Loud or vexatious behaviour, noise, breach of the peace

What do you do if your neighbour is unreasonable and refuses to tone down his stereo system or generally behaves in an obnoxious manner to you and your fellow neighbours.

In appropriate circumstances you may approach the court in order to obtain an interdict. This measure is expensive, complicated and sometimes slow. It is nevertheless the only route available in many instances. No matter what the type of nuisance, to be subject to injunctive relief, the interference with the property must be substantial and continuous. Above all else, our constitution values the right of people to the peaceful, uninterrupted enjoyment of their property.

The law does provide alternative options in certain circumstances.


Section 384 of the Criminal Procedure Act 56 of 1955 may be useful in cases of nuisance. This is a less complicated and cheaper method of obtaining a court order in the magistrate’s court to bind over a person disturbing the peace.

Section 384 – Binding over of persons to keep the peace

(1)  Whenever a complaint on oath is made to a magistrate that any person is conducting himself violently towards, or is threatening injury to the person or property of another or that he has used language or behaved in a manner towards another likely to provoke a breach of the peace or assault, then, whether such conduct occurred or such language was used or such threat was made in a public or private place, the magistrate may order such person to appear before him and if necessary may cause him to be arrested and brought before him, and thereupon the magistrate shall enquire into and determine upon such complaint and may place the parties or any witnesses thereat on oath and in his discretion may order the person against whom the complaint is made to give recognizances with or without sureties in an amount not exceeding R2 000 for a period not exceeding six months to keep the peace towards the complainant and refrain from doing or threatening injury to his person or property.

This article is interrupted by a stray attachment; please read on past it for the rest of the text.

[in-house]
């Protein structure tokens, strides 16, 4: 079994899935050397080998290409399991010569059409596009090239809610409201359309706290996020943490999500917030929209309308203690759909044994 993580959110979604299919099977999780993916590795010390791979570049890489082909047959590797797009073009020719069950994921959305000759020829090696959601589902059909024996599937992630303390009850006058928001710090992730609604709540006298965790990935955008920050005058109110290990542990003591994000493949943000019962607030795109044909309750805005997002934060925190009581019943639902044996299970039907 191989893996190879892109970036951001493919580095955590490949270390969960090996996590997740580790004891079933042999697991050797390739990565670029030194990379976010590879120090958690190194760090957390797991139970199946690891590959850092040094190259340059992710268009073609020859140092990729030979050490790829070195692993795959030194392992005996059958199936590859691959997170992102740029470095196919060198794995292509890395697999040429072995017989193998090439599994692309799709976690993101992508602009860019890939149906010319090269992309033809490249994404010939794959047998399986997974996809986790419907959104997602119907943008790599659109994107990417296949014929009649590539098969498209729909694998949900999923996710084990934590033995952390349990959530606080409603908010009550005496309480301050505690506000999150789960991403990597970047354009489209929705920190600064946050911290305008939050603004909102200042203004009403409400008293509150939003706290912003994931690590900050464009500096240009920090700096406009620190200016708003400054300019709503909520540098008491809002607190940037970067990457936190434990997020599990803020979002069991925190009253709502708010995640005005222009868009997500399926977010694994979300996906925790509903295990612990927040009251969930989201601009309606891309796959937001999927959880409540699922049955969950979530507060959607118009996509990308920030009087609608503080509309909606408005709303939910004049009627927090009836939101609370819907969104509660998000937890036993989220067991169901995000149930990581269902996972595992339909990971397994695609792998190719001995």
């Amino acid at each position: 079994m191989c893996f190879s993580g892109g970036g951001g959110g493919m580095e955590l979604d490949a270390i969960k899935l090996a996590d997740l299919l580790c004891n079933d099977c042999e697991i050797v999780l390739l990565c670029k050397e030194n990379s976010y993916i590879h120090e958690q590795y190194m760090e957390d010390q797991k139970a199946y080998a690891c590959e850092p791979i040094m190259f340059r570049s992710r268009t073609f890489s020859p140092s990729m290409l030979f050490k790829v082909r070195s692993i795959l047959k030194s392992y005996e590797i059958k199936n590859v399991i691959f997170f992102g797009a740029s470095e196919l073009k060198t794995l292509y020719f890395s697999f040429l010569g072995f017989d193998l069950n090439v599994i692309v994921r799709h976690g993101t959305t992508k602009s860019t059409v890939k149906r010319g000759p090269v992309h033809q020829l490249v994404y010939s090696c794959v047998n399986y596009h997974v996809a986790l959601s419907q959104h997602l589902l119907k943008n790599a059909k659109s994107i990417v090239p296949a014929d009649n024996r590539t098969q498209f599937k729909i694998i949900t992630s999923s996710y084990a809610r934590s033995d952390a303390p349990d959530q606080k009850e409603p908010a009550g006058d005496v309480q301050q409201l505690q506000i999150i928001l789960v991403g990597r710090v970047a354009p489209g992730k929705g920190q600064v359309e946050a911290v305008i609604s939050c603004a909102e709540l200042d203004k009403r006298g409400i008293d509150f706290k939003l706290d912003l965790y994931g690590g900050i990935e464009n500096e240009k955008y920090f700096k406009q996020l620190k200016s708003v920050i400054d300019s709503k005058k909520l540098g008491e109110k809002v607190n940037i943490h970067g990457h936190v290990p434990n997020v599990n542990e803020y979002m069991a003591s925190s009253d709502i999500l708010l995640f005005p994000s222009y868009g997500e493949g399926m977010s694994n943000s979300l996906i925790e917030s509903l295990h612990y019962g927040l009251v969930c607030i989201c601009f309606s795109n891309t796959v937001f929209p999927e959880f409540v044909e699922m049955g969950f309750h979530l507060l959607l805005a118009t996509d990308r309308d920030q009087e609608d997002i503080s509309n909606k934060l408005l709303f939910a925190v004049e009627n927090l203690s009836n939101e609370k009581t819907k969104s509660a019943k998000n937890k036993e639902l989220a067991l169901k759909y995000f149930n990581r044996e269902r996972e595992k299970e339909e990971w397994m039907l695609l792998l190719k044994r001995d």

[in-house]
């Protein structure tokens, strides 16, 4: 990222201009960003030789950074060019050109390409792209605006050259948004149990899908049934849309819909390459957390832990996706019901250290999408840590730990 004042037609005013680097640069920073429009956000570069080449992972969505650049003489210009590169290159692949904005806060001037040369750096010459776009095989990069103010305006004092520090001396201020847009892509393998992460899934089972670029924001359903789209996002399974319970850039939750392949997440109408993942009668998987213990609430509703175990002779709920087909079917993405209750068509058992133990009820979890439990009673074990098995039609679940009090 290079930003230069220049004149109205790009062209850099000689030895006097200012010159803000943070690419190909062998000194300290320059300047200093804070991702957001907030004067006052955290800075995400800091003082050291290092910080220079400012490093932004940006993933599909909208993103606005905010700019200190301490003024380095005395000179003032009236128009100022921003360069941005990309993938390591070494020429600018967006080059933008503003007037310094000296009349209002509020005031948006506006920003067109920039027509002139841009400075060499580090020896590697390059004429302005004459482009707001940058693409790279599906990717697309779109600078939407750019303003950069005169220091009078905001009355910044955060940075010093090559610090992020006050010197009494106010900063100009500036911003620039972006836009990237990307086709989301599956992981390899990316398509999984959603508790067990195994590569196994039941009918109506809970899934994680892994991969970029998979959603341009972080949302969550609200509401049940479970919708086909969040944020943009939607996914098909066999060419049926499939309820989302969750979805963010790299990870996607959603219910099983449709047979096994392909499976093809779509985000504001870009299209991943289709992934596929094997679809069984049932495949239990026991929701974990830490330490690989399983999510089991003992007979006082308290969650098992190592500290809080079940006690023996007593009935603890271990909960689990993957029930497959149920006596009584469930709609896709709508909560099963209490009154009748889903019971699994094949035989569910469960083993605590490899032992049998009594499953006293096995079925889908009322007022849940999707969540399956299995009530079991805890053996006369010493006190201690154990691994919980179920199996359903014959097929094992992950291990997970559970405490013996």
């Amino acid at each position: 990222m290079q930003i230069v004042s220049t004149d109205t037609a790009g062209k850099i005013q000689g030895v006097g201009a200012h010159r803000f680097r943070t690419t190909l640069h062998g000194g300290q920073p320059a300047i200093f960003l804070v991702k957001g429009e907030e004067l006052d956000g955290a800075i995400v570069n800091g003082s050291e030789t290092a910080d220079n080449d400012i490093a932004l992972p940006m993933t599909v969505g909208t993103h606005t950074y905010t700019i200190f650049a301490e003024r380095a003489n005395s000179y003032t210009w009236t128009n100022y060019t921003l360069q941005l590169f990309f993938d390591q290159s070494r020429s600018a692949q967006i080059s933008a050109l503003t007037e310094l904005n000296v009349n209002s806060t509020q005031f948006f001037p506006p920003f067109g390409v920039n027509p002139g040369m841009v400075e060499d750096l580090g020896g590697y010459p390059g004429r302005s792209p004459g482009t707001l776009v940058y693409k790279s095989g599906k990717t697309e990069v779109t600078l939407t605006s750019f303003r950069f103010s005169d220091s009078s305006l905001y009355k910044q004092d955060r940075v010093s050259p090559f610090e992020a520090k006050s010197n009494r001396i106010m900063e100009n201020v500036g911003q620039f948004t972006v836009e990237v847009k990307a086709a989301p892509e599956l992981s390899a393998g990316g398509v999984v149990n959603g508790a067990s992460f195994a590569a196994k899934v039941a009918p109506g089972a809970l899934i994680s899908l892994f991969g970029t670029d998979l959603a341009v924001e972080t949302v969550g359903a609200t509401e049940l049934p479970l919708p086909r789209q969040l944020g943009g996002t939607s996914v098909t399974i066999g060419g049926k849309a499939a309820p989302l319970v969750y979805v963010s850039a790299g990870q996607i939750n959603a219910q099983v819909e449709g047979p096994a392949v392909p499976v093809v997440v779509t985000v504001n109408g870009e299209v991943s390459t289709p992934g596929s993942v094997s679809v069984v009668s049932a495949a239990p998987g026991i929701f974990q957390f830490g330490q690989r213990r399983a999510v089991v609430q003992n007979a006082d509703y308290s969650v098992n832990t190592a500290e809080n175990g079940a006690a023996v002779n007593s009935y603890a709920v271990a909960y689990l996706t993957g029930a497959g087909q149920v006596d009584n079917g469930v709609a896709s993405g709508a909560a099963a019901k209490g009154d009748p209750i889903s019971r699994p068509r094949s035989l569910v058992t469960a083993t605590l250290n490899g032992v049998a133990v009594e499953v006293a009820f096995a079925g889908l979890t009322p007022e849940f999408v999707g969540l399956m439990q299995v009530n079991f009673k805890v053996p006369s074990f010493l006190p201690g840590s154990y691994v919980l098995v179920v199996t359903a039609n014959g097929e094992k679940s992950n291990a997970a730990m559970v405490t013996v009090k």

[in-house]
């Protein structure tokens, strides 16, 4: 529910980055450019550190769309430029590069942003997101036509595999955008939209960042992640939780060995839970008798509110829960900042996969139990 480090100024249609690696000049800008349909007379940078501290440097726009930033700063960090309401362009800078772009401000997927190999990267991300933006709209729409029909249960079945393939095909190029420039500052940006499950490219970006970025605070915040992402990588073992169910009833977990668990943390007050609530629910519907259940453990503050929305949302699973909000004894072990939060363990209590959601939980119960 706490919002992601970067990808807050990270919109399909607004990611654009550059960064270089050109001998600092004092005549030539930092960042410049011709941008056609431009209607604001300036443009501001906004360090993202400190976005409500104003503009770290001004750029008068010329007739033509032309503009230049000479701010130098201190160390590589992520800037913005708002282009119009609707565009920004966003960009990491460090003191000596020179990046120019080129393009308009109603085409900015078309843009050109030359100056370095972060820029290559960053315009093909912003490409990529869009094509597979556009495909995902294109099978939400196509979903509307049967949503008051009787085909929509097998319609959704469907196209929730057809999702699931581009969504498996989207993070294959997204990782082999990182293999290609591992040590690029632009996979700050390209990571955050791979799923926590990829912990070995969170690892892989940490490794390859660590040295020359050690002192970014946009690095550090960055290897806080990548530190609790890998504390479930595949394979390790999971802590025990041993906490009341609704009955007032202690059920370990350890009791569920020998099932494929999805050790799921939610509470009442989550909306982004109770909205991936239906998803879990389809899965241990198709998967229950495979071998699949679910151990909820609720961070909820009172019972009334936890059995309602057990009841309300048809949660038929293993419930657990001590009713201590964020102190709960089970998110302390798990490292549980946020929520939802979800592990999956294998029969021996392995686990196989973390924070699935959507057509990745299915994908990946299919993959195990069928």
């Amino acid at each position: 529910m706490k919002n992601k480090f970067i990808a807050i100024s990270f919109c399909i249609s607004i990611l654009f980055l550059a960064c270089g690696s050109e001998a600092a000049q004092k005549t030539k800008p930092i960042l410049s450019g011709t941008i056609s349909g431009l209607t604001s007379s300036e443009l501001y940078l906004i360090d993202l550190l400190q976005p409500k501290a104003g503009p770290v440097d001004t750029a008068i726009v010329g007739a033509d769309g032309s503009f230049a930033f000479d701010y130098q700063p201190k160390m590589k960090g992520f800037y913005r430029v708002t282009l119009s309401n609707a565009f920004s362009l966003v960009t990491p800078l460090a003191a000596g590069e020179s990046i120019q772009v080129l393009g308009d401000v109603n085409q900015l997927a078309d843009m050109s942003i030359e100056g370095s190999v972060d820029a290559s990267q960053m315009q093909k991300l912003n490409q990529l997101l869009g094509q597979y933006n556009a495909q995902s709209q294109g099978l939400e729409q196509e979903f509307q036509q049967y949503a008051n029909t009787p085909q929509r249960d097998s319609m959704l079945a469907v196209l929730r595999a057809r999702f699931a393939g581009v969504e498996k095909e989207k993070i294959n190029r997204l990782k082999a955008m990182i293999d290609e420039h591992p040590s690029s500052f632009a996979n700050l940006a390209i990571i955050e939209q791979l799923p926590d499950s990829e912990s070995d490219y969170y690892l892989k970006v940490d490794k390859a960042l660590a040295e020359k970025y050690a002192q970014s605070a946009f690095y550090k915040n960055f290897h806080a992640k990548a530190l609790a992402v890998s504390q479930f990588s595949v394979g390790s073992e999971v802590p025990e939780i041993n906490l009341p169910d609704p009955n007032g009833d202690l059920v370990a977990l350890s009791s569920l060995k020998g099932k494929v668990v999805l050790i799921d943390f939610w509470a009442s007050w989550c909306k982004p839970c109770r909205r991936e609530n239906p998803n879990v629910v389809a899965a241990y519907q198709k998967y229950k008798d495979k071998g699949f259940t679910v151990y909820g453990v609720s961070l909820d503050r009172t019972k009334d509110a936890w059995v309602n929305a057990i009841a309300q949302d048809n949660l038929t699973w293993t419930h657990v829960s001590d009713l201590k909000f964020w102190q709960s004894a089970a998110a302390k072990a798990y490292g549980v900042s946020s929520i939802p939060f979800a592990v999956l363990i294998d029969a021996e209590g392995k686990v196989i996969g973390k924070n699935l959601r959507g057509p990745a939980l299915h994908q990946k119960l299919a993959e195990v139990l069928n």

(2)  The magistrate may, upon any such enquiry, order the person against whom the complaint is made or the complaint to pay the costs of and incidental to the enquiry.

(3)  If any person after having been ordered to give recognizances under this section refuses or fails to do so the magistrate may order him to be committed to gaol for a period not exceeding six months unless such security is sooner found.

(4)  If the conditions upon which the recognizances were given are not observed by the person who gave the same, the magistrate may declare the recognizances to be forfeited and any such declaration of forfeiture shall have the effect of a judgment in a civil action in the magistrate’s court of the district.


If notified of a complaint, law enforcement officials will investigate and see how serious the situation is. If necessary, they instruct people to turn down their music and if the offenders do not comply, they can be fined between R200 and R1 000. In extreme cases, their equipment will be confiscated.

Prohibition of noise nuisance

No person shall operate or play a radio, television set, drum, musical instrument, sound amplifier, loudspeaker system or similar device that produces, reproduces or amplifies sound, or allow it to be operated or played so as to cause a noise nuisance;

Powers of a local authority

A local authority may at any reasonable time enter premises without prior notice to conduct any appropriate examination, enquiry or inspection as it may deem expedient thereon to take any steps it may deem necessary.


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